The first Australian to return home after allegedly joining Islamic State in Syria, Adam Brookman, has appeared in the Melbourne Magistrates court and been remanded in custody until November 16.
Brookman was charged with willingly providing support to a terrorist organisation and intending to support a person to engage in a hostile activity.
He has previously said he went to Syria as a nurse and was forced to join IS.
The court heard police need time to gather evidence overseas and that phone intercepts would also form part of the evidence.
He did not apply for bail. He appeared in court wearing a black collared jumper and did not speak in the court.
Brookman only nodded or shook his head when spoken to and was seated in the normal courtroom dock rather than appearing behind security glass like he did on Sunday.
Brookman’s lawyer, Rob Stary, said outside court Australian Federal Police did not think Brookman posed a risk to anyone in Australia.
“The federal police have taken the view that Mr Brookman presents as no risk to any person in Australia, and the safety of Australian citizens of course was their primary concern in helping to facilitate Mr Brookman’s repatriation,” Mr Stary said.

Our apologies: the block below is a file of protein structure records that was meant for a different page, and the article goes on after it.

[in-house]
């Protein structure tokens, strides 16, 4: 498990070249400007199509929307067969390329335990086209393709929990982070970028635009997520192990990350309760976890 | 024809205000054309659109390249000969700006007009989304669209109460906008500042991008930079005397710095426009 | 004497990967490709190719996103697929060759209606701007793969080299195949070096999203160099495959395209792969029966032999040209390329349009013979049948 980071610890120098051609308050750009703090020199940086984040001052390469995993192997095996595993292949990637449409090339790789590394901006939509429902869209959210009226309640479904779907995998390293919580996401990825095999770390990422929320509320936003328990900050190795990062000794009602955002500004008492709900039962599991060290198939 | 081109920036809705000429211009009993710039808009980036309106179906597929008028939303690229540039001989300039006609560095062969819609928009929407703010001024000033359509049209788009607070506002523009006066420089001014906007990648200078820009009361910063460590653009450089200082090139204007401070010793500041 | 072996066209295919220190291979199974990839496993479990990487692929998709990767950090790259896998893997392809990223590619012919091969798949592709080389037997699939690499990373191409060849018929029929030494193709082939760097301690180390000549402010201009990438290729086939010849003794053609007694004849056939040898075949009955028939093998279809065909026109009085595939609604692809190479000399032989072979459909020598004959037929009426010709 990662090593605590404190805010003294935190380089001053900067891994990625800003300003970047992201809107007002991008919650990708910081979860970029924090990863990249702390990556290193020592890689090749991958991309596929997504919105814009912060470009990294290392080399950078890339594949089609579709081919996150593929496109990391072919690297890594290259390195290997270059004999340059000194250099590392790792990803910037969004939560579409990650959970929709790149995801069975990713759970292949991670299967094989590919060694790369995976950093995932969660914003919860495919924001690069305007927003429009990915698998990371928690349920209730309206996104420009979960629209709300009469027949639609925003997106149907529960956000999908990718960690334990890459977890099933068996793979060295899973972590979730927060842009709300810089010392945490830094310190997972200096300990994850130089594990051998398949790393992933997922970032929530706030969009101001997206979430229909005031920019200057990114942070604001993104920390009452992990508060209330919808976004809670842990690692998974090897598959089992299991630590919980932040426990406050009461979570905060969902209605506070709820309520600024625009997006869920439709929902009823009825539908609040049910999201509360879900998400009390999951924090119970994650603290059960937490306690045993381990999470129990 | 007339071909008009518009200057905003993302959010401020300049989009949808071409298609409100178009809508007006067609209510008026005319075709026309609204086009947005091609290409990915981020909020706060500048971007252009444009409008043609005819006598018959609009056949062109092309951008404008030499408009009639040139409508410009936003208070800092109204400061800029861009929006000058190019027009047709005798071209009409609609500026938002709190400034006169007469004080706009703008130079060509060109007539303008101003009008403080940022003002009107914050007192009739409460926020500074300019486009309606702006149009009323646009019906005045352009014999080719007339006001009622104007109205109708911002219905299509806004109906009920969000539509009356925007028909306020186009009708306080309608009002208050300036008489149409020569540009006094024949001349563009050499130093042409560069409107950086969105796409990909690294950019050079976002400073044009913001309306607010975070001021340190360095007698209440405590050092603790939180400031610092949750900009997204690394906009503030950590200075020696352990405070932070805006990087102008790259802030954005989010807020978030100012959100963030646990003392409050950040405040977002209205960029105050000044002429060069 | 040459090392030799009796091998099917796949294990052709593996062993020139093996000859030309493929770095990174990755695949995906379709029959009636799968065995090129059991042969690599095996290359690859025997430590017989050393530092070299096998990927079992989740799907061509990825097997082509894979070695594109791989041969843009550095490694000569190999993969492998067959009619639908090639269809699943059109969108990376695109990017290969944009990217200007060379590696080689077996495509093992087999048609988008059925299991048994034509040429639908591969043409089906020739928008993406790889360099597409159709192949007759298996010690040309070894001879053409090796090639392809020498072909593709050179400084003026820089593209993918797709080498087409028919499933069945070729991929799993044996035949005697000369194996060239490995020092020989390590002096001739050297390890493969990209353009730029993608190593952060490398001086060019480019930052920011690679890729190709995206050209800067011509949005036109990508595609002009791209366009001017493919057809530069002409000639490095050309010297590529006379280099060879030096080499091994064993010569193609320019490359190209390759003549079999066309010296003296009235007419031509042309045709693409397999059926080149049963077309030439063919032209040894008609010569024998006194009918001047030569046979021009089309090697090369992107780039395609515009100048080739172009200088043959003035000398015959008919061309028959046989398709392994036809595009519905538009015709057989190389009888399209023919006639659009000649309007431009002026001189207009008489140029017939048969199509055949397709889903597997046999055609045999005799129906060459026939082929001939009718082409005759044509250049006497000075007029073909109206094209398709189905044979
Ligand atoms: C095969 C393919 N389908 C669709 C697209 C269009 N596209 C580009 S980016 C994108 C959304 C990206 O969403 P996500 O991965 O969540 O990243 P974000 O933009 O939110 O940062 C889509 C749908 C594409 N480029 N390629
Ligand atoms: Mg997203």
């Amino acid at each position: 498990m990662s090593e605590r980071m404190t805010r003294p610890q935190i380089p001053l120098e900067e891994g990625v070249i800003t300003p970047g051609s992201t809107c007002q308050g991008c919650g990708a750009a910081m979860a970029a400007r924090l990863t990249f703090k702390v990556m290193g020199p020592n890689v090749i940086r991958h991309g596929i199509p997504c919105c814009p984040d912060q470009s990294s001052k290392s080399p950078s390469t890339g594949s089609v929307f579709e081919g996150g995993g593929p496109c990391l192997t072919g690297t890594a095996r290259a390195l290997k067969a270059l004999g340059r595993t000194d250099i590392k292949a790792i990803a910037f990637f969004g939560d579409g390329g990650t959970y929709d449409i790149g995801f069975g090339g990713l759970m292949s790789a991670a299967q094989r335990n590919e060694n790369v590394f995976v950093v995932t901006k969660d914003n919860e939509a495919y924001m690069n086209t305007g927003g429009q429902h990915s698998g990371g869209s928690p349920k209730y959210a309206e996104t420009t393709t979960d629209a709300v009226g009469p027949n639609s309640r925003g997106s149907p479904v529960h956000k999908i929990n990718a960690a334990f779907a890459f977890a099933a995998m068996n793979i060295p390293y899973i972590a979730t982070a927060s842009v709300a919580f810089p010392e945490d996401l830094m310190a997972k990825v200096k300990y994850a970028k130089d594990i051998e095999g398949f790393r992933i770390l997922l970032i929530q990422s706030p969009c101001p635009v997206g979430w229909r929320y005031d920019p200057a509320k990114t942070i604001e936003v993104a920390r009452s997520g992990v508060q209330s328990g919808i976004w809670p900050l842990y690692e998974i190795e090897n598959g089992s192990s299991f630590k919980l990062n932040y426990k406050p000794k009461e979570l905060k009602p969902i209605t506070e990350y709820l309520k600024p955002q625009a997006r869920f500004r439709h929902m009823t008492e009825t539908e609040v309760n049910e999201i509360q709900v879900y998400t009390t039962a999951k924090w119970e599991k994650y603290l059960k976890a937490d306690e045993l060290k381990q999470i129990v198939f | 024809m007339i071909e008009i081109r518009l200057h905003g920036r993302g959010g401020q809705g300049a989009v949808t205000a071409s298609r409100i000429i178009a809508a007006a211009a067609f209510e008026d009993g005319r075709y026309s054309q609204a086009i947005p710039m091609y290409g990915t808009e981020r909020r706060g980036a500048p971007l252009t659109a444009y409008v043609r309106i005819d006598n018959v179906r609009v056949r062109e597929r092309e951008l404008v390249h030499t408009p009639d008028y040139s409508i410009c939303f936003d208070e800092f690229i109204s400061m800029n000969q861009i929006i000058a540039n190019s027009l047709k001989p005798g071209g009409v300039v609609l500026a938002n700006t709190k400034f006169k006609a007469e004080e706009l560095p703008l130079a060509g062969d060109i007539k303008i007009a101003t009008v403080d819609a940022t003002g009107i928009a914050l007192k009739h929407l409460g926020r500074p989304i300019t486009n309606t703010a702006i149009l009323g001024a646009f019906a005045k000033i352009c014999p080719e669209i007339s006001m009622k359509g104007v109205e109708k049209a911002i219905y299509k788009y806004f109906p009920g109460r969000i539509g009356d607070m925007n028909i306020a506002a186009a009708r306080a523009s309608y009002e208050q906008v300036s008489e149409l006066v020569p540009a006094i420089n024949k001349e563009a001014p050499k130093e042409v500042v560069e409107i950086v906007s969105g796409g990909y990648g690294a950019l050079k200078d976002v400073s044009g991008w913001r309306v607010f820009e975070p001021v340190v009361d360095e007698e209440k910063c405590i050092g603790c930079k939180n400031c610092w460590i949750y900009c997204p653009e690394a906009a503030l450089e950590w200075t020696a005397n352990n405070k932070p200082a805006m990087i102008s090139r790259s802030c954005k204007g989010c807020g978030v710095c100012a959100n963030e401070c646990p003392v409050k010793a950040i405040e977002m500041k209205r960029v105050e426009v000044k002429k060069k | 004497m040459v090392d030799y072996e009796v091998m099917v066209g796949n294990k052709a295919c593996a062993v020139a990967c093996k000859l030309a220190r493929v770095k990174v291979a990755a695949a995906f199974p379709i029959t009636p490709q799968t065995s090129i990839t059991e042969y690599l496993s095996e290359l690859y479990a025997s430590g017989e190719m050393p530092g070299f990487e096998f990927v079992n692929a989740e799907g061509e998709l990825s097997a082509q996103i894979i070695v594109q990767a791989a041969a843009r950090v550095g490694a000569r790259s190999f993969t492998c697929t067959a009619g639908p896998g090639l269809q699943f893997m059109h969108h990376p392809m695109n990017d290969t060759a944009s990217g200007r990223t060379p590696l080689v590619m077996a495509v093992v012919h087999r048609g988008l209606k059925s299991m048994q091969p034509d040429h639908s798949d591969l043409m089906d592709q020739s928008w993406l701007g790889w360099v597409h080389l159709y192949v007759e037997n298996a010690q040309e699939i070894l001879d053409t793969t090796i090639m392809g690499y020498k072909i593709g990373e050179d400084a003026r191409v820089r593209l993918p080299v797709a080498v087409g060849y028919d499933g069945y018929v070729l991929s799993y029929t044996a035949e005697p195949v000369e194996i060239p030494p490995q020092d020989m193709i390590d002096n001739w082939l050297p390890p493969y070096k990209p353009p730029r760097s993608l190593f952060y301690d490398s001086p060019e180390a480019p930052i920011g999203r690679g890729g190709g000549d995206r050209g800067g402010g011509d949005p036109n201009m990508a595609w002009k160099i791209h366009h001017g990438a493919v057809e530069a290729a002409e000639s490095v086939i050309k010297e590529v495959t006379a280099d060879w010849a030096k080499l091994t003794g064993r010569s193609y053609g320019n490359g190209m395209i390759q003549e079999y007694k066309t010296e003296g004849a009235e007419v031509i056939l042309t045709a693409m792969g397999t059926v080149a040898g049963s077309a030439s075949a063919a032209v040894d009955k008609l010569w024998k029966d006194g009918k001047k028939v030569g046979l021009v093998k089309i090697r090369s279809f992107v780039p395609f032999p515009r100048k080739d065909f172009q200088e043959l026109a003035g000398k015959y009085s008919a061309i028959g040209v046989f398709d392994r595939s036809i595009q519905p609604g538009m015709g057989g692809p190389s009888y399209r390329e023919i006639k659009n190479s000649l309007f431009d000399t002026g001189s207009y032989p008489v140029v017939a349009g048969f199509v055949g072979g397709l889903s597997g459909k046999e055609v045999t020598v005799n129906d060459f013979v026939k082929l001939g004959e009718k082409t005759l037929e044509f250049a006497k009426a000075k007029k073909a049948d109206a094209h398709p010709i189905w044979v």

Court documents allege Brookman carried out guard duty and reconnaissance for the Islamic State between April 2010 and August 2014.
His return to Australia was negotiated between the AFP, Victoria Police and other commonwealth government agencies and international partners.
AFP’s national manager for counter-terrorism, Assistant Commissioner Neil Gaughan, said there was no evidence of a threat to Australia in this case.
Brookman told Fairfax Media in May he was in Syria for humanitarian work, but was forced to join the Islamic State after being injured and sent to IS-controlled territory.